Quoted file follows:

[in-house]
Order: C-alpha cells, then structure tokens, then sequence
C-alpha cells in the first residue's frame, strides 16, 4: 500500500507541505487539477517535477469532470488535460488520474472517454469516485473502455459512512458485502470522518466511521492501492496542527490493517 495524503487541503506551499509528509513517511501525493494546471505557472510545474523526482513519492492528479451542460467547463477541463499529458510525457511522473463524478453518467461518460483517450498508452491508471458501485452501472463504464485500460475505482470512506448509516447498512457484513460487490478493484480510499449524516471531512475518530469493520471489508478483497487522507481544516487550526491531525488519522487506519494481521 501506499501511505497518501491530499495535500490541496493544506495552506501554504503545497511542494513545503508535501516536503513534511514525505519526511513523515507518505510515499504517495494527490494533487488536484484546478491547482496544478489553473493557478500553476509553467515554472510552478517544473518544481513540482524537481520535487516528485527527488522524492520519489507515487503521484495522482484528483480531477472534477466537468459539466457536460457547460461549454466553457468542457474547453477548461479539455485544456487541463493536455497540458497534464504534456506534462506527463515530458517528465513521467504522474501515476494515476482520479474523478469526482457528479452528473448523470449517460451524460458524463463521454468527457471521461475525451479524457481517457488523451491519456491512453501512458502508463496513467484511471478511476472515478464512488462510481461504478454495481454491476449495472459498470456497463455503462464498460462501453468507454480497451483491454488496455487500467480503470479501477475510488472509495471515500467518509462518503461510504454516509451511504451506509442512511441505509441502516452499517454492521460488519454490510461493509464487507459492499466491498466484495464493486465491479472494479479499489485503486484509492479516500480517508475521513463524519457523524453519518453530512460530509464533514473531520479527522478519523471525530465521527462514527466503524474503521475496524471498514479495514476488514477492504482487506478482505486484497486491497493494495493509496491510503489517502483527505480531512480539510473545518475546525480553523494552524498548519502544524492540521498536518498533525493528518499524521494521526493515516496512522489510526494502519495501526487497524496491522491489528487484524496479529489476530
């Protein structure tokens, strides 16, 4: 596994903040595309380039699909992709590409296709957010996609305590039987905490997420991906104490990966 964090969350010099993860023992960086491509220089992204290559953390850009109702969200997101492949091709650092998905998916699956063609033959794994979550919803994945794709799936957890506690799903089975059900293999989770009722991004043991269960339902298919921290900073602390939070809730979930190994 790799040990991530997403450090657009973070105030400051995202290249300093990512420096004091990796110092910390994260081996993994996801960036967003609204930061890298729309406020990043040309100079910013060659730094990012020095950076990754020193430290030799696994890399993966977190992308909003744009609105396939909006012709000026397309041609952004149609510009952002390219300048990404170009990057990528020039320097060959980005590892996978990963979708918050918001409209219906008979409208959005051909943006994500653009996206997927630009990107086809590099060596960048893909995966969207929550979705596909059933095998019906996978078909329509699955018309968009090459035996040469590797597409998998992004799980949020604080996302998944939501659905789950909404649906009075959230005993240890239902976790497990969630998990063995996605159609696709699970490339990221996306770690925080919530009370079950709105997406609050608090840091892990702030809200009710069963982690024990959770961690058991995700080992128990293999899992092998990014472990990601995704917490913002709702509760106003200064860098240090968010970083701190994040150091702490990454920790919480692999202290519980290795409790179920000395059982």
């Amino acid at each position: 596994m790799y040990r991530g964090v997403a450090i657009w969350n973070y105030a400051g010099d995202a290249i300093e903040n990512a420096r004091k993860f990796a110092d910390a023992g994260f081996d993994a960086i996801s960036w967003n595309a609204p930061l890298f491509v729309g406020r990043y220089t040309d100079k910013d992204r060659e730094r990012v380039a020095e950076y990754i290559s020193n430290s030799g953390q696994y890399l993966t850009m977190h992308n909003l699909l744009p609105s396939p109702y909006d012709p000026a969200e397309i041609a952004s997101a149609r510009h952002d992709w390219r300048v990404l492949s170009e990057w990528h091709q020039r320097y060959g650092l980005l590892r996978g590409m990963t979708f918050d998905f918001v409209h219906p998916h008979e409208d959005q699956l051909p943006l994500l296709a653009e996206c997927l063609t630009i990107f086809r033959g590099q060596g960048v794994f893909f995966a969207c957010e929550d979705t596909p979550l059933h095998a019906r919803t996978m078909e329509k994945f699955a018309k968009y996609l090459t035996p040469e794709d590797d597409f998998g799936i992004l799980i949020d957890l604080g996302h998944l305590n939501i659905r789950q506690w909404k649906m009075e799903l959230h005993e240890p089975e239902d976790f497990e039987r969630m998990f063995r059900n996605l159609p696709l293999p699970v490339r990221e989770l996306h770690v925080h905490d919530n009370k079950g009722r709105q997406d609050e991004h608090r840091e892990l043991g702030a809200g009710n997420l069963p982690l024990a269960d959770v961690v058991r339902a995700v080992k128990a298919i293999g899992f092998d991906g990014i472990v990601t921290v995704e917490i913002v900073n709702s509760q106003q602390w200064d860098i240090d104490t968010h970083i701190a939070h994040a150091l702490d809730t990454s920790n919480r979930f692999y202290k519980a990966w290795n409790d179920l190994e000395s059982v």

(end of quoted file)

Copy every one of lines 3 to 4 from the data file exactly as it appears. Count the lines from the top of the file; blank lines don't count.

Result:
C-alpha cells in the first residue's frame, strides 16, 4: 500500500507541505487539477517535477469532470488535460488520474472517454469516485473502455459512512458485502470522518466511521492501492496542527490493517 495524503487541503506551499509528509513517511501525493494546471505557472510545474523526482513519492492528479451542460467547463477541463499529458510525457511522473463524478453518467461518460483517450498508452491508471458501485452501472463504464485500460475505482470512506448509516447498512457484513460487490478493484480510499449524516471531512475518530469493520471489508478483497487522507481544516487550526491531525488519522487506519494481521 501506499501511505497518501491530499495535500490541496493544506495552506501554504503545497511542494513545503508535501516536503513534511514525505519526511513523515507518505510515499504517495494527490494533487488536484484546478491547482496544478489553473493557478500553476509553467515554472510552478517544473518544481513540482524537481520535487516528485527527488522524492520519489507515487503521484495522482484528483480531477472534477466537468459539466457536460457547460461549454466553457468542457474547453477548461479539455485544456487541463493536455497540458497534464504534456506534462506527463515530458517528465513521467504522474501515476494515476482520479474523478469526482457528479452528473448523470449517460451524460458524463463521454468527457471521461475525451479524457481517457488523451491519456491512453501512458502508463496513467484511471478511476472515478464512488462510481461504478454495481454491476449495472459498470456497463455503462464498460462501453468507454480497451483491454488496455487500467480503470479501477475510488472509495471515500467518509462518503461510504454516509451511504451506509442512511441505509441502516452499517454492521460488519454490510461493509464487507459492499466491498466484495464493486465491479472494479479499489485503486484509492479516500480517508475521513463524519457523524453519518453530512460530509464533514473531520479527522478519523471525530465521527462514527466503524474503521475496524471498514479495514476488514477492504482487506478482505486484497486491497493494495493509496491510503489517502483527505480531512480539510473545518475546525480553523494552524498548519502544524492540521498536518498533525493528518499524521494521526493515516496512522489510526494502519495501526487497524496491522491489528487484524496479529489476530
């Protein structure tokens, strides 16, 4: 596994903040595309380039699909992709590409296709957010996609305590039987905490997420991906104490990966 964090969350010099993860023992960086491509220089992204290559953390850009109702969200997101492949091709650092998905998916699956063609033959794994979550919803994945794709799936957890506690799903089975059900293999989770009722991004043991269960339902298919921290900073602390939070809730979930190994 790799040990991530997403450090657009973070105030400051995202290249300093990512420096004091990796110092910390994260081996993994996801960036967003609204930061890298729309406020990043040309100079910013060659730094990012020095950076990754020193430290030799696994890399993966977190992308909003744009609105396939909006012709000026397309041609952004149609510009952002390219300048990404170009990057990528020039320097060959980005590892996978990963979708918050918001409209219906008979409208959005051909943006994500653009996206997927630009990107086809590099060596960048893909995966969207929550979705596909059933095998019906996978078909329509699955018309968009090459035996040469590797597409998998992004799980949020604080996302998944939501659905789950909404649906009075959230005993240890239902976790497990969630998990063995996605159609696709699970490339990221996306770690925080919530009370079950709105997406609050608090840091892990702030809200009710069963982690024990959770961690058991995700080992128990293999899992092998990014472990990601995704917490913002709702509760106003200064860098240090968010970083701190994040150091702490990454920790919480692999202290519980290795409790179920000395059982």